Configuring a Pure Storage FlashBlade Veeam Repository for Rapid Restore
Updated: Jul 29
You have a couple of options when it comes to selecting a Pure Storage array for storing Veeam backups. I've previously posted about FlashArray//C. The DirectFlash optimized QLC in FlashArray//C makes it a great option for balancing all-flash performance and capacity.
When you want the absolute fastest speed possible for Rapid Restore however; that's where FlashBlade shines. FlashBlade is built on a scale-out Unified Fast File and Object (UFFO) architecture that scales performance linearly as you grow. In this post, I'm going to walk you through how to properly configure FlashBlade for use as a Veeam repository to ensure that you're taking the best advantage of the performance that comes from FlashBlade's unique architecture.
FlashBlade consists of anywhere from 7 to 150 individual nodes or "blades". Each of these blades has its own processing power and storage, but they all work together as a system. The key to driving high performance with FlashBlade is "parallelism." FlashBlade loves it when you have multiple clients all connecting in parallel to do work.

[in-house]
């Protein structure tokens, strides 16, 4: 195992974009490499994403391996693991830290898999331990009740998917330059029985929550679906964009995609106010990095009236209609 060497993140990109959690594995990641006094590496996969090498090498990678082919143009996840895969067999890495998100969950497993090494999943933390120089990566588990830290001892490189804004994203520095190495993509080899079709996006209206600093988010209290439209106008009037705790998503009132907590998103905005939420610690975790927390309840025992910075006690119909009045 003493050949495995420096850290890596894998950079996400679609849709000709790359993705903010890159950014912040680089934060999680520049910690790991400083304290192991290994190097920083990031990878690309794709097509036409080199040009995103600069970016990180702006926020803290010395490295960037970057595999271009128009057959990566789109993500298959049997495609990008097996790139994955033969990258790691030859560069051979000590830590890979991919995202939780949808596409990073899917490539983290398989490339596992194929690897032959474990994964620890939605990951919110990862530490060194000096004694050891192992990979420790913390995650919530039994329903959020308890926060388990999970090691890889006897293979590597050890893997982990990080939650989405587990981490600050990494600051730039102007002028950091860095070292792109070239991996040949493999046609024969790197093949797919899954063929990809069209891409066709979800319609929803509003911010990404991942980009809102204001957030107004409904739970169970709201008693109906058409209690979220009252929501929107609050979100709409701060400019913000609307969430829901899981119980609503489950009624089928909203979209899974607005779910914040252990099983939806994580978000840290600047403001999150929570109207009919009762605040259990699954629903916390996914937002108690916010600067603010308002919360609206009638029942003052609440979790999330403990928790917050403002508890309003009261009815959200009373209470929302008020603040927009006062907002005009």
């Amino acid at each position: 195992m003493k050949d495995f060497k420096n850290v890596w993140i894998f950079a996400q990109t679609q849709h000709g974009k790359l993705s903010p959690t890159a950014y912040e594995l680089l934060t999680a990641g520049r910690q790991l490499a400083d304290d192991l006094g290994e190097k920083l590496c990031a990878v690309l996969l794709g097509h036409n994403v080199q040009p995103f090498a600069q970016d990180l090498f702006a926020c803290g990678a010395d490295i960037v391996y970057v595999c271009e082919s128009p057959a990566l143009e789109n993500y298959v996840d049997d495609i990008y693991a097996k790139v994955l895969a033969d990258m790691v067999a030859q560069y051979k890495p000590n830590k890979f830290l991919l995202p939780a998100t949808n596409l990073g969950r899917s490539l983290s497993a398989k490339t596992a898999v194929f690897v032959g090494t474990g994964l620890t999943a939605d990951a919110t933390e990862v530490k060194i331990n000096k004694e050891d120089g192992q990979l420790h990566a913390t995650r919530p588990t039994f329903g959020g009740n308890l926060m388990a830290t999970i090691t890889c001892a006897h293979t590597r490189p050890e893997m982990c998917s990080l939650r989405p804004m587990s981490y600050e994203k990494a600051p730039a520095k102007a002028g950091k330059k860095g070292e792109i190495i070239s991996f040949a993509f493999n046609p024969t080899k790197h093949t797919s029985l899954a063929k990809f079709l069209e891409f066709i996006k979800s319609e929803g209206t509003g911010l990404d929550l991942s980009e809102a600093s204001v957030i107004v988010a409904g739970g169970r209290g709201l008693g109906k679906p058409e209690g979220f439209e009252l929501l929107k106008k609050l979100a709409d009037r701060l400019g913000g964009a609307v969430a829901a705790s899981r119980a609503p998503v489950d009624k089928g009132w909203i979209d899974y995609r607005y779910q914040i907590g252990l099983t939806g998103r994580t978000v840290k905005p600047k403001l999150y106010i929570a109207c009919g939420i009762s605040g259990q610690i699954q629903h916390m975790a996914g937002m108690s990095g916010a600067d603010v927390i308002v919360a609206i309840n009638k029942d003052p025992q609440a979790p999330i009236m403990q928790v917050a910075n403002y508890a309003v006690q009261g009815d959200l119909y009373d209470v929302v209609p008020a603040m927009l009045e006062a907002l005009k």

When configuring our Veeam repository, we're going to take advantage of Veeam's Scale-Out Backup Repository feature to ensure that we have a minimum of 4 data streams all targeting the FlashBlade at the same time in order to really make FlashBlade shine. In essence, rather than creating a single Veeam Repo on the FlashBlade, we're going to create 4 (you could even have more).
Create a new FlashBlade file system. Disable the Fast Remove and Snapshot special directories (we won't need those here). Enable the NFSv3 protocol and apply an export policy so that the Veeam infrastructure servers will have access. (Do not enable NFSv4.1 or SMB on this file system.)
Ensure you have a unique FlashBlade data IP address for each of the repositories you plan to configure. In this demo I'll be setting up 4, but larger environments may benefit from more. It's pretty easy to add more later if you need to grow.